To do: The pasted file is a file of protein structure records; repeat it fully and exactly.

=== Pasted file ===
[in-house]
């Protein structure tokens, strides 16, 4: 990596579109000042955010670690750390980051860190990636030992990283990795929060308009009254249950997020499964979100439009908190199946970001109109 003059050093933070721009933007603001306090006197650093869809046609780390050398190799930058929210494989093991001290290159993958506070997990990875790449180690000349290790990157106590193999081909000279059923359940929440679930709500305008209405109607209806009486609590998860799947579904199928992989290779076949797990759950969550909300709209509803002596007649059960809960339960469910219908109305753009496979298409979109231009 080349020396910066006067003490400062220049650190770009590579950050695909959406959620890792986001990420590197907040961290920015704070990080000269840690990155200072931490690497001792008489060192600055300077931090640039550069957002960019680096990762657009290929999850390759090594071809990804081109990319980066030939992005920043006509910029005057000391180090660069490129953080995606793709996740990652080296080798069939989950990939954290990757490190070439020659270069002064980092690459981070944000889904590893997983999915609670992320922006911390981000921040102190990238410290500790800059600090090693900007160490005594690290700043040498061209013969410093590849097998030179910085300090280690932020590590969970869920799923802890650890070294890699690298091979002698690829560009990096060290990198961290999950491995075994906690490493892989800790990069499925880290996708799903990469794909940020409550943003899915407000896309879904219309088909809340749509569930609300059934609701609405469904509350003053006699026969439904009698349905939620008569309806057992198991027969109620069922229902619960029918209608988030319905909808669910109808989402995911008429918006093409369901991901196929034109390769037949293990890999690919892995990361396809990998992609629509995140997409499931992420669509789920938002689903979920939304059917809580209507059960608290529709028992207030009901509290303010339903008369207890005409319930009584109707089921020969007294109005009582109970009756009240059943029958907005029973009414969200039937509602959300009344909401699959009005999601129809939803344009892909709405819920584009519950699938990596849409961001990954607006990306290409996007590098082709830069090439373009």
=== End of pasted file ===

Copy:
[in-house]
């Protein structure tokens, strides 16, 4: 990596579109000042955010670690750390980051860190990636030992990283990795929060308009009254249950997020499964979100439009908190199946970001109109 003059050093933070721009933007603001306090006197650093869809046609780390050398190799930058929210494989093991001290290159993958506070997990990875790449180690000349290790990157106590193999081909000279059923359940929440679930709500305008209405109607209806009486609590998860799947579904199928992989290779076949797990759950969550909300709209509803002596007649059960809960339960469910219908109305753009496979298409979109231009 080349020396910066006067003490400062220049650190770009590579950050695909959406959620890792986001990420590197907040961290920015704070990080000269840690990155200072931490690497001792008489060192600055300077931090640039550069957002960019680096990762657009290929999850390759090594071809990804081109990319980066030939992005920043006509910029005057000391180090660069490129953080995606793709996740990652080296080798069939989950990939954290990757490190070439020659270069002064980092690459981070944000889904590893997983999915609670992320922006911390981000921040102190990238410290500790800059600090090693900007160490005594690290700043040498061209013969410093590849097998030179910085300090280690932020590590969970869920799923802890650890070294890699690298091979002698690829560009990096060290990198961290999950491995075994906690490493892989800790990069499925880290996708799903990469794909940020409550943003899915407000896309879904219309088909809340749509569930609300059934609701609405469904509350003053006699026969439904009698349905939620008569309806057992198991027969109620069922229902619960029918209608988030319905909808669910109808989402995911008429918006093409369901991901196929034109390769037949293990890999690919892995990361396809990998992609629509995140997409499931992420669509789920938002689903979920939304059917809580209507059960608290529709028992207030009901509290303010339903008369207890005409319930009584109707089921020969007294109005009582109970009756009240059943029958907005029973009414969200039937509602959300009344909401699959009005999601129809939803344009892909709405819920584009519950699938990596849409961001990954607006990306290409996007590098082709830069090439373009």